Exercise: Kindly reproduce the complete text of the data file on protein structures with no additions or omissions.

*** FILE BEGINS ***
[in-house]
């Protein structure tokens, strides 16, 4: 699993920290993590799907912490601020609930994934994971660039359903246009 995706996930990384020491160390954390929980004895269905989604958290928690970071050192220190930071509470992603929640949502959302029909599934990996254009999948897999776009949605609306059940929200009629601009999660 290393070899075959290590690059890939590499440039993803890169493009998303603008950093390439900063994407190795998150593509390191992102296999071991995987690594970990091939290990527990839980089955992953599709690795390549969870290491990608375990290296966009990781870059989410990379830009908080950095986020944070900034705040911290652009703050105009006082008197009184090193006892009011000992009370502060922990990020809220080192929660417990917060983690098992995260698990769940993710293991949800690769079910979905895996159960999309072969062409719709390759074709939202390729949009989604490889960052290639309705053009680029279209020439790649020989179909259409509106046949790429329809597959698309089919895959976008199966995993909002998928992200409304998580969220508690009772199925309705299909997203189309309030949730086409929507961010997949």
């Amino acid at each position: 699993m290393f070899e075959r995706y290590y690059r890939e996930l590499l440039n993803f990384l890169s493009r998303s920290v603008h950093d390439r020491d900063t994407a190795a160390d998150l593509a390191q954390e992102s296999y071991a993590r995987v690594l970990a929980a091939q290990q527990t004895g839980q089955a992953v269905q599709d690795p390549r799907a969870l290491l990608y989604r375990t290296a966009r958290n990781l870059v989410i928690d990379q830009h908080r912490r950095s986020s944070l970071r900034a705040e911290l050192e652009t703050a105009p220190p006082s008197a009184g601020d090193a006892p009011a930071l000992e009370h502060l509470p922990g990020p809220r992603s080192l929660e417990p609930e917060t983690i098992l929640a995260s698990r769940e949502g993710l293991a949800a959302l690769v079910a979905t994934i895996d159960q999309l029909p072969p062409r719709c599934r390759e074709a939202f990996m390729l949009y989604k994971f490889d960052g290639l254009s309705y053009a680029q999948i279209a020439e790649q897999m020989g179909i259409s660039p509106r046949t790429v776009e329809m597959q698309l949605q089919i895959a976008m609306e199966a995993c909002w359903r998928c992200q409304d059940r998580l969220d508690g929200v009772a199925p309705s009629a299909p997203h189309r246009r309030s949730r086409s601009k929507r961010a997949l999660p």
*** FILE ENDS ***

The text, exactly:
[in-house]
């Protein structure tokens, strides 16, 4: 699993920290993590799907912490601020609930994934994971660039359903246009 995706996930990384020491160390954390929980004895269905989604958290928690970071050192220190930071509470992603929640949502959302029909599934990996254009999948897999776009949605609306059940929200009629601009999660 290393070899075959290590690059890939590499440039993803890169493009998303603008950093390439900063994407190795998150593509390191992102296999071991995987690594970990091939290990527990839980089955992953599709690795390549969870290491990608375990290296966009990781870059989410990379830009908080950095986020944070900034705040911290652009703050105009006082008197009184090193006892009011000992009370502060922990990020809220080192929660417990917060983690098992995260698990769940993710293991949800690769079910979905895996159960999309072969062409719709390759074709939202390729949009989604490889960052290639309705053009680029279209020439790649020989179909259409509106046949790429329809597959698309089919895959976008199966995993909002998928992200409304998580969220508690009772199925309705299909997203189309309030949730086409929507961010997949």
């Amino acid at each position: 699993m290393f070899e075959r995706y290590y690059r890939e996930l590499l440039n993803f990384l890169s493009r998303s920290v603008h950093d390439r020491d900063t994407a190795a160390d998150l593509a390191q954390e992102s296999y071991a993590r995987v690594l970990a929980a091939q290990q527990t004895g839980q089955a992953v269905q599709d690795p390549r799907a969870l290491l990608y989604r375990t290296a966009r958290n990781l870059v989410i928690d990379q830009h908080r912490r950095s986020s944070l970071r900034a705040e911290l050192e652009t703050a105009p220190p006082s008197a009184g601020d090193a006892p009011a930071l000992e009370h502060l509470p922990g990020p809220r992603s080192l929660e417990p609930e917060t983690i098992l929640a995260s698990r769940e949502g993710l293991a949800a959302l690769v079910a979905t994934i895996d159960q999309l029909p072969p062409r719709c599934r390759e074709a939202f990996m390729l949009y989604k994971f490889d960052g290639l254009s309705y053009a680029q999948i279209a020439e790649q897999m020989g179909i259409s660039p509106r046949t790429v776009e329809m597959q698309l949605q089919i895959a976008m609306e199966a995993c909002w359903r998928c992200q409304d059940r998580l969220d508690g929200v009772a199925p309705s009629a299909p997203h189309r246009r309030s949730r086409s601009k929507r961010a997949l999660p």